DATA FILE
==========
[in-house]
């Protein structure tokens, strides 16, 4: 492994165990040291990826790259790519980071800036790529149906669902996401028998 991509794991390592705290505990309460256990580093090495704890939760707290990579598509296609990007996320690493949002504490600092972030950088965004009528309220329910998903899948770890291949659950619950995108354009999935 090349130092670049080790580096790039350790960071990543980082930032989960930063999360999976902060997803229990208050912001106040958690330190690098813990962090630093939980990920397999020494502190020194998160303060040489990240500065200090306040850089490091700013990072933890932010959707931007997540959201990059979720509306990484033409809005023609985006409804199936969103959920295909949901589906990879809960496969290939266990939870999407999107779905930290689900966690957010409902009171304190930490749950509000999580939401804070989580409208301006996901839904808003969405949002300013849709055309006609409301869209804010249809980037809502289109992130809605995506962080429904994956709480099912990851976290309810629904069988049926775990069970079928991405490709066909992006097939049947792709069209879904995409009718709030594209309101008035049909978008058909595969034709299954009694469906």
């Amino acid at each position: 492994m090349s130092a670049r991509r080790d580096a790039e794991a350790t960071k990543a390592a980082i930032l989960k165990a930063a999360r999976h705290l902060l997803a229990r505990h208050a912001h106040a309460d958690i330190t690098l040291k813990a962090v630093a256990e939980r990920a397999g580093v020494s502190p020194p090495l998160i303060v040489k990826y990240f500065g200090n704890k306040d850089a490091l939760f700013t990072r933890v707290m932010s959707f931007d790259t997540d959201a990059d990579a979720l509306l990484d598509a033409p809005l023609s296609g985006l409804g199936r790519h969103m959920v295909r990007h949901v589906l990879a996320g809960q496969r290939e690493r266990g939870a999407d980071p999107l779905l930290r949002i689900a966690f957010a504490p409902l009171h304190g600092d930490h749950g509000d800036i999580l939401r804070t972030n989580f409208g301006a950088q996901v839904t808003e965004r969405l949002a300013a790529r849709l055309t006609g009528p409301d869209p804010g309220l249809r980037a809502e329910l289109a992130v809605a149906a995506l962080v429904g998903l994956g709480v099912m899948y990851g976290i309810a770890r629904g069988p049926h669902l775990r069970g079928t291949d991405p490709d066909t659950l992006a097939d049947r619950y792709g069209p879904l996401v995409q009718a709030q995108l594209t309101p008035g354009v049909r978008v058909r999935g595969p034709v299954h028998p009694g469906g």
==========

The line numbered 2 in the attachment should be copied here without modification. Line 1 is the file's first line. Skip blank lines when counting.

């Protein structure tokens, strides 16, 4: 492994165990040291990826790259790519980071800036790529149906669902996401028998 991509794991390592705290505990309460256990580093090495704890939760707290990579598509296609990007996320690493949002504490600092972030950088965004009528309220329910998903899948770890291949659950619950995108354009999935 090349130092670049080790580096790039350790960071990543980082930032989960930063999360999976902060997803229990208050912001106040958690330190690098813990962090630093939980990920397999020494502190020194998160303060040489990240500065200090306040850089490091700013990072933890932010959707931007997540959201990059979720509306990484033409809005023609985006409804199936969103959920295909949901589906990879809960496969290939266990939870999407999107779905930290689900966690957010409902009171304190930490749950509000999580939401804070989580409208301006996901839904808003969405949002300013849709055309006609409301869209804010249809980037809502289109992130809605995506962080429904994956709480099912990851976290309810629904069988049926775990069970079928991405490709066909992006097939049947792709069209879904995409009718709030594209309101008035049909978008058909595969034709299954009694469906």